Brown’s best hope is a chilly Coakley
REPUBLICAN SCOTT Brown still needs a political miracle to win Ted Kennedy’s Senate seat. But a cool opponent is giving him hope.
One voter survey puts Brown within nine points of Democrat Martha Coakley. The relative tightness of their race may be due to bad polling. Or it could be fallout from a low-key campaign. So far, Attorney General Coakley seems to be taking the outcome of the special election on Jan. 19 for granted. “Maybe I don’t get up and scream and yell about what I care about,’’ Coakley said during a visit to The Globe yesterday. “I’ve been incredibly practical’’ about pushing an agenda, she added.
But, “practical’’ is different from Kennedy-style passion.
Brown’s positions should be poison to Massachusetts voters who sent Kennedy to Washington for 47 years.
Healthcare reform was the cause of Kennedy’s life. After he died, Paul G. Kirk Jr., a Kennedy family confidante, was appointed interim senator to make sure he would be the 60th vote in favor of pending legislation. Brown pledges to be the 41st vote against it - even though, as a state senator, he voted for the Massachusetts plan that serves as the national template.
Kennedy was prochoice. Brown said he supports Roe v. Wade. But, he’s backed by Massachusetts Citizens for Life, an antiabortion group whose website states it supports Brown “because he will be a prolife vote in the Senate.’’ Kennedy might call that “multiple choice,’’ the line he used against Republican Mitt Romney during their 1994 showdown.
Kennedy unequivocally said that waterboarding was torture. Brown’s position: “I believe that it’s not torture. America does not torture. We used aggressively enhanced interrogation techniques.’’ This puts Brown at odds not only with Kennedy, but with Senator John McCain of Arizona, the GOP 2008 presidential nominee who recently endorsed him.
The ideological divide between Brown and Kennedy is huge. But, Brown still had the chutzpah to try to steal the Kennedy mantle by running an ad that puts him in the same fiscal camp as John F. Kennedy.
The Coakley-Brown showdown comes at a challenging time for Democrats. President Obama’s ratings have been dropping. Two longtime Democratic senators - Christopher Dodd of Connecticut and Byron Dorgan of North Dakota - are not seeking re-election. In Dodd’s case, there was a good chance he could not win.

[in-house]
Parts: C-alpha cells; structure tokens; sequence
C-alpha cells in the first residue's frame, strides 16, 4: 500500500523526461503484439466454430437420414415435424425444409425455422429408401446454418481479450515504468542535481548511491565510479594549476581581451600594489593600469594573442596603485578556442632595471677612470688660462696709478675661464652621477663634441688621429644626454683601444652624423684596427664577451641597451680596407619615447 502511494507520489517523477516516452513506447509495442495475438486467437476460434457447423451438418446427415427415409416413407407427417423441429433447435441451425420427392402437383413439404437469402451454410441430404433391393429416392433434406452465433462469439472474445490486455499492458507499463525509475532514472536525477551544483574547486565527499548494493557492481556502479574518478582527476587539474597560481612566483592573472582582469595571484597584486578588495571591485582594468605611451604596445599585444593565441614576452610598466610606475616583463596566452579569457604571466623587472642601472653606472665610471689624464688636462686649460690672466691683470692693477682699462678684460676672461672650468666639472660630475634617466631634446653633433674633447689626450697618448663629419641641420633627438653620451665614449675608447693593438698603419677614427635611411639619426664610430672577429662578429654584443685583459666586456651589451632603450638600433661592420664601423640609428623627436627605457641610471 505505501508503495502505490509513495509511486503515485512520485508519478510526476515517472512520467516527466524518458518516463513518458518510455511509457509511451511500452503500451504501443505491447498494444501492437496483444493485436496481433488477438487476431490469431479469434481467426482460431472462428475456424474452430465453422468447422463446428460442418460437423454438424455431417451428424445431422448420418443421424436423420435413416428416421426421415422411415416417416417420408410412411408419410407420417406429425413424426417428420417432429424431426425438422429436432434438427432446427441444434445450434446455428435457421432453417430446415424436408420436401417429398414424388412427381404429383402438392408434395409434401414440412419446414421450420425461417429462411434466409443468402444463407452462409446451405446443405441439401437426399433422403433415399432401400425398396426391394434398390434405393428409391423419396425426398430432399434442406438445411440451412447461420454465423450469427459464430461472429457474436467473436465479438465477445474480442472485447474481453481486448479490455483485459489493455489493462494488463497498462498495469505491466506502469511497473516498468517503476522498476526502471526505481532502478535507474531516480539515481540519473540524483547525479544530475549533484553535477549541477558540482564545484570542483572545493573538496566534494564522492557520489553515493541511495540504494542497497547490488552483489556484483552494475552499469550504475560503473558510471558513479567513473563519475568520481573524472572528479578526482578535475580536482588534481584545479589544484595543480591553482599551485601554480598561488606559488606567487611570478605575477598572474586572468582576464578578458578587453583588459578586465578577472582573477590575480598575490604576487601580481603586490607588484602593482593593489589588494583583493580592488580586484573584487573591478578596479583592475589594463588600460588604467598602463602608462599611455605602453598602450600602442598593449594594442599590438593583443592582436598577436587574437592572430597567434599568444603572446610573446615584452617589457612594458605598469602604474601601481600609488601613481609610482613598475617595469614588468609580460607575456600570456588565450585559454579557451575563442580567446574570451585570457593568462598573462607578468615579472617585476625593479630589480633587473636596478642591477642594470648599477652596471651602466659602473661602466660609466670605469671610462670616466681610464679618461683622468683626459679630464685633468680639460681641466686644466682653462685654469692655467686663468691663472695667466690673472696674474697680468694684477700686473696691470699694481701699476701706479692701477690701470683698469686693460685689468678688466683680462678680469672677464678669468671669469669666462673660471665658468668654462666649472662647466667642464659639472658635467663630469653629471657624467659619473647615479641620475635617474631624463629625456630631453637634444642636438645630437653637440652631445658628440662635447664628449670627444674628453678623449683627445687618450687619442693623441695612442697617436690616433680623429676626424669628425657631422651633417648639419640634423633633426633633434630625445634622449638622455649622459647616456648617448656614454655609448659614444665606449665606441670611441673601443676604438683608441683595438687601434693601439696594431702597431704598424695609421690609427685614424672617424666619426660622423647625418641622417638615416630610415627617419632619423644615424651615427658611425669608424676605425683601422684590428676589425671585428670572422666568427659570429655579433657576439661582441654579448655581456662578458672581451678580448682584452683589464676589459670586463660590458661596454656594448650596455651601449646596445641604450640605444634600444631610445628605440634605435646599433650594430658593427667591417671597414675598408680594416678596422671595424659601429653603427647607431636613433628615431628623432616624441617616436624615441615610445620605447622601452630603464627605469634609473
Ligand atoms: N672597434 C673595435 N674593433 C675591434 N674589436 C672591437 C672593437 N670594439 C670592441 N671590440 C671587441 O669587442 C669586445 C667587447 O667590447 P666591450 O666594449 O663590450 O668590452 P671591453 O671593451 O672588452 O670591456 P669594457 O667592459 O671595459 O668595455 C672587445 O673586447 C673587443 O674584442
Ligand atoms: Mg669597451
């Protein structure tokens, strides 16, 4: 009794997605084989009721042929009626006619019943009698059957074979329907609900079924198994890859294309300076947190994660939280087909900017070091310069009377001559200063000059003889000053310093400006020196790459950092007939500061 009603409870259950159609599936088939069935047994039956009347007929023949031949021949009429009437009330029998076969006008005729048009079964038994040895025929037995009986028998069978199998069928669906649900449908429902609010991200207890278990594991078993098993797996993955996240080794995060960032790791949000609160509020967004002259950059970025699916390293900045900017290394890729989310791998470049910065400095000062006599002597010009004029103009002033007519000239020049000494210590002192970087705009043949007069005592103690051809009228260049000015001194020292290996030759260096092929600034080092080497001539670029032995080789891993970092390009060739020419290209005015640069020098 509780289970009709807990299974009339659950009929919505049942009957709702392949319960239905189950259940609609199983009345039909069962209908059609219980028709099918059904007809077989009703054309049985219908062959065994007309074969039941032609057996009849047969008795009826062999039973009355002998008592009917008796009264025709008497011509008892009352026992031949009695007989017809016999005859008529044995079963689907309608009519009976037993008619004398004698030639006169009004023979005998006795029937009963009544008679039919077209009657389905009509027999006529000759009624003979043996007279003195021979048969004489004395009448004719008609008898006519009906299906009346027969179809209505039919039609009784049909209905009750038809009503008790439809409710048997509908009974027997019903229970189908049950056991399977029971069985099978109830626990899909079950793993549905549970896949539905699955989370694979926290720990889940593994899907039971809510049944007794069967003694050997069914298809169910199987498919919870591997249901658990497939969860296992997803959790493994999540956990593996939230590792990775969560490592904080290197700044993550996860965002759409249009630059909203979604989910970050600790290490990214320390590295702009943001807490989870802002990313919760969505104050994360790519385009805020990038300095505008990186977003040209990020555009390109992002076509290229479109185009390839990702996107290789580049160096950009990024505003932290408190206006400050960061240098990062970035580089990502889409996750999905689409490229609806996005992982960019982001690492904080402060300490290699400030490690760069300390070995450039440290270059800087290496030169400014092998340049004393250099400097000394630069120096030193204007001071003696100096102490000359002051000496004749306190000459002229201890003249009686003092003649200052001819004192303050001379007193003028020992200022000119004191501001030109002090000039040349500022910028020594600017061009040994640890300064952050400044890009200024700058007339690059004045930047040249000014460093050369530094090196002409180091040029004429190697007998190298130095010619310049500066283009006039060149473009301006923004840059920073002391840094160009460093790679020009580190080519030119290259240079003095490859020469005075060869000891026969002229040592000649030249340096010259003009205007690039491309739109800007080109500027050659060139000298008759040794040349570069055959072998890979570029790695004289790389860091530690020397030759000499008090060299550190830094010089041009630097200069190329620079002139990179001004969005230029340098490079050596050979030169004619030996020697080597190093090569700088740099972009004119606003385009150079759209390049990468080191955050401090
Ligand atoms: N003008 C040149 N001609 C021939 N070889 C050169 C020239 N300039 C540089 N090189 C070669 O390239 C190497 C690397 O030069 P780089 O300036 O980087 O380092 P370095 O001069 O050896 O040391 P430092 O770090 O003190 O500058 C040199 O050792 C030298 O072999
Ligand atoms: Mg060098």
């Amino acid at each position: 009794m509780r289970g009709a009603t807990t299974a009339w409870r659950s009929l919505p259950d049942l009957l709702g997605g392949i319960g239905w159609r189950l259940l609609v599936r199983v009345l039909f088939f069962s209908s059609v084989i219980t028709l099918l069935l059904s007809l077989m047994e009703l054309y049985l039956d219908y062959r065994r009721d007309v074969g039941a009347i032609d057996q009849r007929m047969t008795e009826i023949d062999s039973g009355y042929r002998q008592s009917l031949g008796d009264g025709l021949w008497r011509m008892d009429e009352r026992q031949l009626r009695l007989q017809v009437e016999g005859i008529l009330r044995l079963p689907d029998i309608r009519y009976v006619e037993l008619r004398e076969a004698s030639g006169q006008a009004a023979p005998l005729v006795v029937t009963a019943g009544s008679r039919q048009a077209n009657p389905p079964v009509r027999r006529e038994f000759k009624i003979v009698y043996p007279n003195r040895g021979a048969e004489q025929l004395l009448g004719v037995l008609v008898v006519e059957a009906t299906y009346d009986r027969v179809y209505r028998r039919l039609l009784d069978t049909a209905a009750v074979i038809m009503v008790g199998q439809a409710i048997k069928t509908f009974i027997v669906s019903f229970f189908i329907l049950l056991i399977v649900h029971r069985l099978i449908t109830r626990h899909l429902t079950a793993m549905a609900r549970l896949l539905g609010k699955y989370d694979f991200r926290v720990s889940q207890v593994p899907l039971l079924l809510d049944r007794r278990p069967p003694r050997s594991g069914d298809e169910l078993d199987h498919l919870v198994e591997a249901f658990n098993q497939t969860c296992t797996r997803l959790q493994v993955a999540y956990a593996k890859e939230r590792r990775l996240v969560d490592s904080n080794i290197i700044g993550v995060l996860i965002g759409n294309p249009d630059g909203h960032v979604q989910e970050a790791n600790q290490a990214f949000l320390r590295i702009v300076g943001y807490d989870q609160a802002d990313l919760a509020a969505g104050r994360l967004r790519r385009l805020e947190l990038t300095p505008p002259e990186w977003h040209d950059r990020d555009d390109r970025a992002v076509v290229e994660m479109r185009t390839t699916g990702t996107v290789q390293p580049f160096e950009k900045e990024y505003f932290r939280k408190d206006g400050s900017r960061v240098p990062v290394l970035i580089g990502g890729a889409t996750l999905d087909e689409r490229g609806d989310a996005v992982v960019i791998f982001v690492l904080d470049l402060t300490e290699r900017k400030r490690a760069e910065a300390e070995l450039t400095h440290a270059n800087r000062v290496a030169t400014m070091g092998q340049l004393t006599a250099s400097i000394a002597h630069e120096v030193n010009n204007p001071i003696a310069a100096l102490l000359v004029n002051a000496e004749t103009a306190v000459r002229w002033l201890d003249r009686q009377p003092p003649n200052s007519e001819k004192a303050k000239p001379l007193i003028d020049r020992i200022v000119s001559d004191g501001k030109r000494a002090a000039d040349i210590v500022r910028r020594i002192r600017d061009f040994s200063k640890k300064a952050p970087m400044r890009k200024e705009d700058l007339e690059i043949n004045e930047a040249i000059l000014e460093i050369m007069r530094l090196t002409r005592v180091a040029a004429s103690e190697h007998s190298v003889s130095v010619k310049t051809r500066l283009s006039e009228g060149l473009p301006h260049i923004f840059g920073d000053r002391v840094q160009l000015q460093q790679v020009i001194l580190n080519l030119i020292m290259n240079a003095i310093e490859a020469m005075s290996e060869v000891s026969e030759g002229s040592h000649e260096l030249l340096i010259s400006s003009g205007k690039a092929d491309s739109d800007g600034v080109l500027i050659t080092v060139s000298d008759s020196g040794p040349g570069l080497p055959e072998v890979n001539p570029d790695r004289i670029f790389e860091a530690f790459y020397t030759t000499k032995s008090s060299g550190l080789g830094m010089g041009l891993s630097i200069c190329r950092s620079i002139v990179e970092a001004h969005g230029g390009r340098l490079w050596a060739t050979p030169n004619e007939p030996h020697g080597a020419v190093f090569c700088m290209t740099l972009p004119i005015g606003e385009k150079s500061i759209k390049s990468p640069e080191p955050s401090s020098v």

In Massachusetts, Governor Deval Patrick is having trouble raising money. Charles D. Baker, a Republican gubernatorial hopeful, has amassed a $1.85 million war chest over five months. Against that backdrop, Coakley is running a flat campaign.
It’s an extension of the strategy that ended in victory against three primary rivals who were wary of roughing up the only woman in the race. But it’s dangerous up against Brown. Like George W. Bush, he’s making the case that he stands for something, like it or not.
Coakley seems afraid to say what she believes in, giving voters reason to conclude she believes in nothing. With healthcare reform, she sounds like she believes in what’s necessary at any given moment. During the primary, she said she would vote against a bill that restricted abortion funding. Now, she supports a Senate bill that includes restrictions less severe than those in the House version.
There are other examples of a campaign lacking in soul and a candidate lacking in heart.
When Brown first said he supported waterboarding, Coakley initially ducked: “My question is - is waterboarding effective and is waterboarding something that works to get information and to make people safe and there is no evidence that it is.’’ Eventually, she said she supports Obama’s ban on the procedure. It’s a far cry from a Kennedy-like line in the sand.
Coakley still speaks like the career prosecutor she is, not like the crusading lawmaker Bay State voters are used to rallying around.
Her style gives Brown more of a shot than he deserves - if Kennedy’s liberal stands still represent the prevailing view in Massachusetts.
Joan Vennochi can be reached at firstname.lastname@example.org